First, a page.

I know we haven’t been spending as much time together as we used to. It’s just, well, I’ve been so busy working on Modern and Limited for the PT I haven’t had time for you lately. I know, I know it’s a lame excuse but now that things have settled down I promise to give you the attention you deserve. I love you 4-color Rally the Ancestors.
I know we are good together and I think if we put in the effort together we could take our relationship to the next level. I’ve played a lot of decks before and now I know what I’m looking for in a deck and I’m ready to settle down exclusive:
4-Color Rally the Ancestors
“Let Me Tell You About the Birds and the Rallys”
Most of the time when people think about 4c Rally they fantasize about casting the signature spell, bringing back their ‘yard, and comboing out.
Sure, that is the most flashy aspect of the deck but not necessarily the reason I think it’s the best deck. Obviously, having a Splinter Twin-esque way to end the game with one card is a selling point, but only half the story.
Rally is much deeper and more interesting than just a clunky combo deck, because it does several things well.
The deck reminds me of another deck I used to go out with a few years ago—The Aristocrats. Aristocrats was cool but always a little too snobby for my tastes. I felt like Aristocrats was always pressuring me to be something I wasn’t:
“Come on Brian, don’t you want to be a Vampire like us? It’s soooo cool…” Settle down Falkenrath Aristocrats, you’re making me super uncomfortable. It didn’t work out, but we’re still friends.
The aspect that 4-color Rally and Aristocrats share is that both are respectable aggro decks that also have a sort of creature-based “combo” finish that gave them inevitability.
Yet, both decks had a great beatdown plan that could easily end games before the combo ever came into play. The combo is the insurance plan in case you can’t get it done inside the red zone.
What I Got You for Rallyingtine’s Day
Flowers and chocolates are cliché and I know what my deck is really into is growing as a couple. (It’s how you know it’s a keeper!)
I decided to spend some time last week focusing on us and really listened and tried to figure out what my deck needed from me, and I believe we are stronger than ever.
Obviously, Reflector Mage is the hotness. A little narcissistic (obsessed with checking itself out in the mirror all the time? WARNING SIGN) but nonetheless the card is outstanding and gives us fight against annoying creatures like Anafenza, Kalitas, and Dragons. Not bad on the play against a Jace either.
Ayli is great because it gives us another angle by virtue of providing copious amounts of life gain while also bringing the beats and having a decent-sized body for combat. I’ve gotten to use her ultimate several times already in long grindy games, so all modes play here.
Love her against red as well. We have inevitability if we don’t die and this card is very good at helping us not die.
A Little Action on the Side(board)
The sideboard and how it is used is the most compelling aspect of playing 4c Rally.
We don’t expect to see a ton of diversity in the main deck because the framework is already so potent. But things get way different once we move into the second and third games.
“You Are Never Going to Combo Me Again!”
It seems like every single time I play the deck my opponent starts boarding in 10+ cards against me. A legitimate concern. Rally is a well-known commodity to everybody familiar with Standard and if the deck didn’t require a PHD in Physics to play at an 80% clip it would make up an even larger piece of the pie.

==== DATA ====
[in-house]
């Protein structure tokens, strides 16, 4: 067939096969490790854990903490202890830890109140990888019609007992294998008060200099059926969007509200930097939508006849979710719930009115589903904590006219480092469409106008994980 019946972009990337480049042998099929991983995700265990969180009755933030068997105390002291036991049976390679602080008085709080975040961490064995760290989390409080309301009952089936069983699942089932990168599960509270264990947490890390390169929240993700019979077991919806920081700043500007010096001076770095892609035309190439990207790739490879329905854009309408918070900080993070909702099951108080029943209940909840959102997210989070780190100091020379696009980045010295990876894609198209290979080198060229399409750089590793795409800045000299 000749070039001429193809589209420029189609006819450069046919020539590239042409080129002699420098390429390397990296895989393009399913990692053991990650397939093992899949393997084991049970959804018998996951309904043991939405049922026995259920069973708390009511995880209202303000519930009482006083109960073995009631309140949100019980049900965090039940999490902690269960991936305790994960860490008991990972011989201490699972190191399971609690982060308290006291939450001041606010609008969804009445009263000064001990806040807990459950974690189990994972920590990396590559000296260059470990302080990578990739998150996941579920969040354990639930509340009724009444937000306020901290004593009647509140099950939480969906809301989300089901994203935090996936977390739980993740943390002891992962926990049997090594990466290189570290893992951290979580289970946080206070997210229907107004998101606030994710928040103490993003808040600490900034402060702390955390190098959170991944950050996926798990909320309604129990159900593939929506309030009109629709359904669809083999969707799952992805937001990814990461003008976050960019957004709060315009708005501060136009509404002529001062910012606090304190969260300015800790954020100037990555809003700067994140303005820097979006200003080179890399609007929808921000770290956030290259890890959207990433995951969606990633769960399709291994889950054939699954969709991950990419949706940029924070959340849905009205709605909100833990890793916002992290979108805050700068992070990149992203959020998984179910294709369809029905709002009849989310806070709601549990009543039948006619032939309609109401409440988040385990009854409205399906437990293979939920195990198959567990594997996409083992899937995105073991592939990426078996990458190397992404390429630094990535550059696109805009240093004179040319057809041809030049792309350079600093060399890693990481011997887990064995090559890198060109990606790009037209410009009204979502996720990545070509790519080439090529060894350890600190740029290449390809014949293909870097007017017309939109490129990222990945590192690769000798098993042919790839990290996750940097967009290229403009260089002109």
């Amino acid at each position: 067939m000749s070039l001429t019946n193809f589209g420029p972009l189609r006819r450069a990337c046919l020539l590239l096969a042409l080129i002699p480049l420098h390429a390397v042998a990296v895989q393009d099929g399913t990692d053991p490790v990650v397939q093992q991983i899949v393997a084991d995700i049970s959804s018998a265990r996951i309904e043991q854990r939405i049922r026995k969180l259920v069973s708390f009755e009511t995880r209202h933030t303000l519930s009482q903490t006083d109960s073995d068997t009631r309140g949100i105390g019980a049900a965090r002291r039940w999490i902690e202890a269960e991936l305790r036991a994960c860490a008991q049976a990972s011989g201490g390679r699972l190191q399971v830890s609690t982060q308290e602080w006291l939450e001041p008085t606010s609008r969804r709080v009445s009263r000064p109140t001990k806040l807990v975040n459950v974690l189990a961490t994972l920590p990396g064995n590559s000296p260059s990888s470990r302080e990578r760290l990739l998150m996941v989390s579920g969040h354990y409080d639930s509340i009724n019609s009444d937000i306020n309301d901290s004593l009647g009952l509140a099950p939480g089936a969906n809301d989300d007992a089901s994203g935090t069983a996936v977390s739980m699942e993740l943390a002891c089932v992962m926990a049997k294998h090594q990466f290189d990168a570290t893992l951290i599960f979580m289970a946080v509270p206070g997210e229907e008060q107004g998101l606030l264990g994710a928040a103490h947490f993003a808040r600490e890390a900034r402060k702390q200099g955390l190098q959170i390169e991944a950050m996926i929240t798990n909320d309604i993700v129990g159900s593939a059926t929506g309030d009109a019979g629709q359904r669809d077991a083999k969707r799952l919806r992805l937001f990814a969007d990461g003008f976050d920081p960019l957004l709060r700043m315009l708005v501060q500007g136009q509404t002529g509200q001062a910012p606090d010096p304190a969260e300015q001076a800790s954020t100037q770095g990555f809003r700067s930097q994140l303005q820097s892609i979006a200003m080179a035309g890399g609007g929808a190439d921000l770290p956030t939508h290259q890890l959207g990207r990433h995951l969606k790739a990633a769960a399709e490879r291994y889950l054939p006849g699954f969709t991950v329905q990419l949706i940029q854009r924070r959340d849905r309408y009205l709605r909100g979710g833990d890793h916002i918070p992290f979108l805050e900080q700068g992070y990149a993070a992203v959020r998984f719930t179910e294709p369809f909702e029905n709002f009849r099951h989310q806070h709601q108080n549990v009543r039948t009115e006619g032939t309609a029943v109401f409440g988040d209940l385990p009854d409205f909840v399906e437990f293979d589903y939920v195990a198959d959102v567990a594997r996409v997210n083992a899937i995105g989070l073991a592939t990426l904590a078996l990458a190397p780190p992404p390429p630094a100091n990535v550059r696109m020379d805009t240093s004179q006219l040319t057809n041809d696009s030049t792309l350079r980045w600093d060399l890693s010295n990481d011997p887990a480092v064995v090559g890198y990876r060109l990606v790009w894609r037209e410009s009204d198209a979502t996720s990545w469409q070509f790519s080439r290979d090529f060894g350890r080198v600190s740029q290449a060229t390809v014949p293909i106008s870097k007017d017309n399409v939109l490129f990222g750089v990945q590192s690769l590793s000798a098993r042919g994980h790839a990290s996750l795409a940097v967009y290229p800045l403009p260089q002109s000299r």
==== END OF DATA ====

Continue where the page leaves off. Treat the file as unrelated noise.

The key is that everybody assumes game 1 is going to be unfavorable and so they sideboard a lot of hate and play for a great matchup after sideboard.
The key is that people focus on hating mostly the combo angle of the deck because they figure they can win the “fair” fight against our creatures. Perhaps that would be true if I wasn’t sideboarding into a very different creature-based deck with no reliance on the graveyard.
Bring It All In!
The key reason for this (especially against Abzan and Jeskai decks) is that they tend to be overloaded on Hallowed Moonlight.
Moonlight is absolutely devastating to the combo plan because if we try to Rally and they give us the old Joker: “Have you ever danced in the pale moonlight?” in response, we have no choice but to exile all of the creatures that would enter the battlefield. The problem isn’t that it’s a cantripping counterspell but that it takes away our ability to Rally again by eating our ‘yard.
Rather than focus on an interactive combo-control plan, I want to bring the beatdowns. I still have the cards to fight through hate with my combo if I choose to but I’ve also got a mono-beats option as well.
Advocate is easily one of the format defining cards in Standard and I’m happy to make use of it in my sideboard.
Before Oath of the Gatewatch I had concluded that Arashin Cleric was pretty mediocre against Atarka Red. I instead chose to give all of my superhero-themed Valentines to Glade Watcher. I felt having a cheap “large” body was what I actually wanted against their tiny creatures. The 3 life wasn’t important to me as being able to actually fight with their creature profitably.
I also love the way that Advocate doubles as a clock by attacking them every turn and having vigilance to also defend.
Rallyingtine’s Day truly is a special time of the year. It is important every once and awhile to remember to show those special decks that you love that we still care and how important they are us. Spend a little time with them, get to know them all over again, figure out what they need and cash in a little store credit to get them something nice. Maybe a few new pieces of tech, or if you are really ambitious maybe even a few shiny new foils!
[Editor’s Note: This article originally had Elvish Mystic instead of Elvish Visionary in the deck list.]